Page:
The male reproductive tract and spermatogenesis
Gadea J., Parrington J., Kashir J., Coward K.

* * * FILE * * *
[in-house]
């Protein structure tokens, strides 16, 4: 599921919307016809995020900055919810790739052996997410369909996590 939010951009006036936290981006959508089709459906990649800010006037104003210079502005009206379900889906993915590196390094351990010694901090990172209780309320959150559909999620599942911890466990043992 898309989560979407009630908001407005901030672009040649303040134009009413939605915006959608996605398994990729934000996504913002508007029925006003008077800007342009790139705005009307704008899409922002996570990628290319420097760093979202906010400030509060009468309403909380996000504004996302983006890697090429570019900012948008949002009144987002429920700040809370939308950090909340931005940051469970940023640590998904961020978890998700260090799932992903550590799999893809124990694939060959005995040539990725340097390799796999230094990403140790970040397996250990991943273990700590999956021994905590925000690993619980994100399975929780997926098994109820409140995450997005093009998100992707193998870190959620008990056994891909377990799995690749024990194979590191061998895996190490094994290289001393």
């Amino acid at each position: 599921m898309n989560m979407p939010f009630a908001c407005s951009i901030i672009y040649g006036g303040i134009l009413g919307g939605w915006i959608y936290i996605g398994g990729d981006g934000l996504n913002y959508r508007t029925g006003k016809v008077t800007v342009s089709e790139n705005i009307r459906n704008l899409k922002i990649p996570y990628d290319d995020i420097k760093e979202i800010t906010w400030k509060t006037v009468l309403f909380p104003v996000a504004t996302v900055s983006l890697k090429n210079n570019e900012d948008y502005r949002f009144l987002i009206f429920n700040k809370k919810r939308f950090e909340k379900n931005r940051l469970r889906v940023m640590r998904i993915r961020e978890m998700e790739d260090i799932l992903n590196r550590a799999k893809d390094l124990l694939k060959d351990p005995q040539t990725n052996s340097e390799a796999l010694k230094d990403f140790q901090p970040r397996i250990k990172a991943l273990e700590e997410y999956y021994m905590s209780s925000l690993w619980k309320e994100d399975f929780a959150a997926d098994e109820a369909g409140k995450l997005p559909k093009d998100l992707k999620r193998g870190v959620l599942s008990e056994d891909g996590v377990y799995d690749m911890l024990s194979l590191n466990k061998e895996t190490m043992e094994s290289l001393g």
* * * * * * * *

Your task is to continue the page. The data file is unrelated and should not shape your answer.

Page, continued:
© Cambridge University Press 2013. Objectives: The purpose of the male reproductive system is to (i) produce, maintain and transport sperm and seminal plasma; (ii) discharge sperm within the female reproductive tract; and (iii) produce and secrete androgens for maintaining male reproductive capacity. The objective of this chapter is to briefly review the key components of the male reproductive system and explore their basic structure and functional role. Hormonal regulation and the process of spermatogenesis will also be examined. Structure and function of the male reproductive system. Reproduction is the process by which organisms create offspring. While both the female and male reproductive systems are involved in producing, nourishing and transporting either the egg or sperm, these systems are very different in shape and structure. The male reproductive organs include the testis, epididymis, vas deferens, accessory glands such as the seminal vesicles, prostate and bulbourethral glands, and the copulatory organ, the penis. Testes: The testes are the organs that produce sperm, the mature male gametes (Fig. 3.1). The testes also serve important endocrine functions and represent the source of male sex hormones (androgens), the most abundant of which is testosterone. Each testis descends from a retroperitoneal position through the inguinal canal to reach the scrotum during the eighth month of fetal development. Anatomically, the testes are ovoid glands that are suspended in the scrotum. The blood vessels and nerves to the testis stem from within the abdomen in a multilayered structure called the spermatic cord. Each testis is surrounded by a capsule, the tunica albuginea, which is externally covered by a serosa. From the tunica albuginea, fibrous septa project deep into the testis and converge to form the mediastinum. The septa divide the parenchyma of the testis into multiple testicular lobes, each of which contains convoluted seminiferous tubules. The interstitial tissue between the convoluted tubules is continuous with a layer of loose vascular connective tissue, the tunica vasculosa, which is found beneath the tunica albuginea.